Finding the equipment—or space—you need in a crowded gym can be tricky. And investing in traditional training tools for your house may be unrealistic. That’s understandable. But don’t worry: It’s totally possible to beat the crowds, get stronger, and maybe even save some money by exercising at home. You just have to know how to work with what you’ve got.
“It’s a big misconception that you need fancy equipment or clothes, or have to belong to a fancy gym to get in shape and be healthy,” says trainer Jacque Crockford, CSCS, a senior fitness expert for the American Council on Exercise. You just need to know how to repurpose everyday items to build strength, balance, and flexibility. Try incorporating the items below into your strength-training routine and then round out your workouts with at least 30-minutes of moderate-intensity cardio—like walking, running, or biking around your neighborhood—five days a week.
Exercise Equipment Swaps That Turn Your Home Into a Gym
If you need… Dumbbells
Use… Soup cans (or water bottles or books)
Why: If you want to target smaller muscles by performing a higher number of reps with lighter weights, then soup cans are ideal. They’re also good for improving your grip strength, says Crockford. “However, if you want to lift something heavier, use a container, like a water bottle, that you can fill with sand (or water) until it’s at the weight you want,” she adds. Simply sub in either item during any exercise you’d traditionally do with dumbbells. Bonus: To add resistance to lower body moves, like squats and lunges, try wearing a backpack filled with books.
Try it: 5-Minute Moves to Tone Your Entire Body
If you need a… Kettlebell
Use a… Milk jug (or paint can)
Why: “Both of these containers can be filled with sand or water, which—when combined with their handles—creates an uneven distribution of weight, making the experience of lifting one similar to that of a kettlebell,” says Crockford. “They’ll test your balance and stability more than something that you grip in the palm of your hand.” Start with some basics, like the Kettlebell Swing or Clean/Press, to see how the substitution feels and then go from there. Note: Be careful not to let the paint can slam against your wrist.
Try it: 5 Kettlebell Exercises
If you need a… Bench or plyometric box
Use a… Stable chair (or stairs)
Why: Either option will provide the elevation you need for exercises that require an incline, like triceps dips, calf raises, and push-ups, says Crockford. “Get creative with this one—you could do step-ups, box jumps, or create your own interval-based workout, alternating between strength moves and sprints up and down the stairs.”
Try it: 3 Moves to Pump Up Any Workout
If you need… Gliding discs
Use… Towels (or socks)
Why: When put under your hands and/or feet, towels or socks can help you slide on smooth, hard surfaces, making them the perfect substitution for gliding discs, says Crockford. By incorporating gliding motions into some of your favorite strength training moves—like lunges, planks and push-ups—you instantly add a cardio element to an otherwise static session, which will boost your heart rate and your calorie burn. It also makes it easier for you to work in multiple planes of motion, improving your balance, mobility, flexibility, and functional fitness in the process.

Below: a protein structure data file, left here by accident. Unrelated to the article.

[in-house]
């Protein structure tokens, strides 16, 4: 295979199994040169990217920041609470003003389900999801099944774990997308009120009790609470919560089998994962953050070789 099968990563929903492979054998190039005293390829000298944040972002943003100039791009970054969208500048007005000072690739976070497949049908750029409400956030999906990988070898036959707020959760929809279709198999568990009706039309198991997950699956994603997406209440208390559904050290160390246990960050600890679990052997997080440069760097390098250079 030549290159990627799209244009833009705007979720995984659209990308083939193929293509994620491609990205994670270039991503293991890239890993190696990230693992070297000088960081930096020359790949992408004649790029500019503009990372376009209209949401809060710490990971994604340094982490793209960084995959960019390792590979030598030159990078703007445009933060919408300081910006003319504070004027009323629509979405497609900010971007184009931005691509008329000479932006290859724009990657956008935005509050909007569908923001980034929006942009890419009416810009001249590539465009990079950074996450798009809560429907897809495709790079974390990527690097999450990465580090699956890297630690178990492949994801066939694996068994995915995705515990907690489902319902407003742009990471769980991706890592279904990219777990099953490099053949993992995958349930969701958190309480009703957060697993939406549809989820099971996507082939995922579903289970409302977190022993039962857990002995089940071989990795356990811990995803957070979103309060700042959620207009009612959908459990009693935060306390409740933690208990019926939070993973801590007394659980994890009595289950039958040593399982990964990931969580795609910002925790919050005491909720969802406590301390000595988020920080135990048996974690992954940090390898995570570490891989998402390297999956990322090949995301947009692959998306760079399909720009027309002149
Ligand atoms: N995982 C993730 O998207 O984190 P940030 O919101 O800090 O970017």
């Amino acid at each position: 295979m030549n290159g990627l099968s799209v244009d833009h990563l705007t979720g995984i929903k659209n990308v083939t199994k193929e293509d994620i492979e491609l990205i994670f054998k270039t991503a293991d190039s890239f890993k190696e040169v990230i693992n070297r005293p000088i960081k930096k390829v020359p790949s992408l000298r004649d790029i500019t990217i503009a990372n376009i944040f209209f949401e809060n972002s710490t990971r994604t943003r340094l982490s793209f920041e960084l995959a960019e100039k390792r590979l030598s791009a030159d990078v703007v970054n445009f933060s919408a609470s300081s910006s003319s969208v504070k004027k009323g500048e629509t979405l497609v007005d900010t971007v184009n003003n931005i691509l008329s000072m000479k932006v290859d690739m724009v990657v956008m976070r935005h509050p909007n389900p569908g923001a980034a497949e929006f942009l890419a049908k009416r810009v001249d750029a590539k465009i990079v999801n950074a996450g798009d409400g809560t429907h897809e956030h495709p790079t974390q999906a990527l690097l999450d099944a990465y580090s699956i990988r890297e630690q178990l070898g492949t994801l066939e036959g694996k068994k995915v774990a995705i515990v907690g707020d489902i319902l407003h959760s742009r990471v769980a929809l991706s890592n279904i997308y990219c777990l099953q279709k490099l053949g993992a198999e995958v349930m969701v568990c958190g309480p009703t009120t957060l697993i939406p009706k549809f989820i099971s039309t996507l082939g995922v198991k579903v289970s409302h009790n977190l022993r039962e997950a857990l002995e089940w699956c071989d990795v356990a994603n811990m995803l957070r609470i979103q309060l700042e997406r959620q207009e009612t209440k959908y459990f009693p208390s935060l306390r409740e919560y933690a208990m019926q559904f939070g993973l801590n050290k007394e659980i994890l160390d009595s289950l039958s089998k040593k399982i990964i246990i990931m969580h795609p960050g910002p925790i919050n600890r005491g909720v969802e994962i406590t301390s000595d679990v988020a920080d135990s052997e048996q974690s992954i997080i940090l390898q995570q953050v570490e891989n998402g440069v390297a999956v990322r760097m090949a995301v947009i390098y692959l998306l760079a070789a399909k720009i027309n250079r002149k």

Try it: Harley Pasternak’s Calorie-Blasting Circuit
If you need a… Foam roller
Use a… Rolling pin (or frozen water bottle or tennis balls)
Why: Foam rollers are designed to help break up your fascia, the fibrous connective tissue between your muscles. When this tissue becomes knotted up you feel “tight,” and it becomes difficult for your muscles to do their jobs properly. Anything you can find, such as a rolling pin, water bottle, or tennis ball (the firmer, the better), that you can literally roll up and down over your tight spots will serve as a good substitute. Rolling those kinks out helps increase overall flexibility and mobility, and allows your body to recover faster from tough workouts. “I don’t really bake, but I love using my rolling pin as a massager for my calves,” says Crockford, laughing. “Frozen water bottles are also great for post-run, anti-inflammatory roll-outs.” Be sure to target your calves, feet, glutes, hip flexors, and IT bands. “You can also put two tennis balls in a sock and tie a knot in between (so it looks kind of like a peanut), which is great for rolling down the length of your spine, with one ball on either side of your spine,” she says.
Try it: 6 Foam Roller Moves
This information is for educational purposes only and is not intended as a substitute for medical diagnosis or treatment. You should not use this information to diagnose or treat a health problem or condition. Always check with your doctor before changing your diet, altering your sleep habits, taking supplements, or starting a new fitness routine.